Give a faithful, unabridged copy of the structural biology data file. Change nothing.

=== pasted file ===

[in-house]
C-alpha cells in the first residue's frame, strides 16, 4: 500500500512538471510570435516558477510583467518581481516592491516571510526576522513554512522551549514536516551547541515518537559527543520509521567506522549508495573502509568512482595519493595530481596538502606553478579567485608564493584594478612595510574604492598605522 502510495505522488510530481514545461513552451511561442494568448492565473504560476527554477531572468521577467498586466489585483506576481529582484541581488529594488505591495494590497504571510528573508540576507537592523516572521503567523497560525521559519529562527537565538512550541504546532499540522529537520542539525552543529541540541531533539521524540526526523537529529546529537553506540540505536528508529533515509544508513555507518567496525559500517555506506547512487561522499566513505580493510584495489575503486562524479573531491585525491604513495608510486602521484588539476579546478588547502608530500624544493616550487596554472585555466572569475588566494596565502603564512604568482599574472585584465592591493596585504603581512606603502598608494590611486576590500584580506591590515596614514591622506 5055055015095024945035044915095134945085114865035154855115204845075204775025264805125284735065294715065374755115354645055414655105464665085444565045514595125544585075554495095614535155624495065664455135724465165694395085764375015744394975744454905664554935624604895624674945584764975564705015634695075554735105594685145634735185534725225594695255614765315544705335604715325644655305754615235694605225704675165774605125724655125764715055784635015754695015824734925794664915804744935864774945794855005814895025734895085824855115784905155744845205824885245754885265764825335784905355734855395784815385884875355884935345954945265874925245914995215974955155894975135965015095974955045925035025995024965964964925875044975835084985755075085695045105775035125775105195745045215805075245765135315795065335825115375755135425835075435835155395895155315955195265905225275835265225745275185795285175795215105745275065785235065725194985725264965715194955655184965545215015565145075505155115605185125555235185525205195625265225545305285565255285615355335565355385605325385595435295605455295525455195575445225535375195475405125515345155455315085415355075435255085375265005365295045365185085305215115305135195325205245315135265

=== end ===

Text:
[in-house]
C-alpha cells in the first residue's frame, strides 16, 4: 500500500512538471510570435516558477510583467518581481516592491516571510526576522513554512522551549514536516551547541515518537559527543520509521567506522549508495573502509568512482595519493595530481596538502606553478579567485608564493584594478612595510574604492598605522 502510495505522488510530481514545461513552451511561442494568448492565473504560476527554477531572468521577467498586466489585483506576481529582484541581488529594488505591495494590497504571510528573508540576507537592523516572521503567523497560525521559519529562527537565538512550541504546532499540522529537520542539525552543529541540541531533539521524540526526523537529529546529537553506540540505536528508529533515509544508513555507518567496525559500517555506506547512487561522499566513505580493510584495489575503486562524479573531491585525491604513495608510486602521484588539476579546478588547502608530500624544493616550487596554472585555466572569475588566494596565502603564512604568482599574472585584465592591493596585504603581512606603502598608494590611486576590500584580506591590515596614514591622506 5055055015095024945035044915095134945085114865035154855115204845075204775025264805125284735065294715065374755115354645055414655105464665085444565045514595125544585075554495095614535155624495065664455135724465165694395085764375015744394975744454905664554935624604895624674945584764975564705015634695075554735105594685145634735185534725225594695255614765315544705335604715325644655305754615235694605225704675165774605125724655125764715055784635015754695015824734925794664915804744935864774945794855005814895025734895085824855115784905155744845205824885245754885265764825335784905355734855395784815385884875355884935345954945265874925245914995215974955155894975135965015095974955045925035025995024965964964925875044975835084985755075085695045105775035125775105195745045215805075245765135315795065335825115375755135425835075435835155395895155315955195265905225275835265225745275185795285175795215105745275065785235065725194985725264965715194955655184965545215015565145075505155115605185125555235185525205195625265225545305285565255285615355335565355385605325385595435295605455295525455195575445225535375195475405125515345155455315085415355075435255085375265005365295045365185085305215115305135195325205245315135265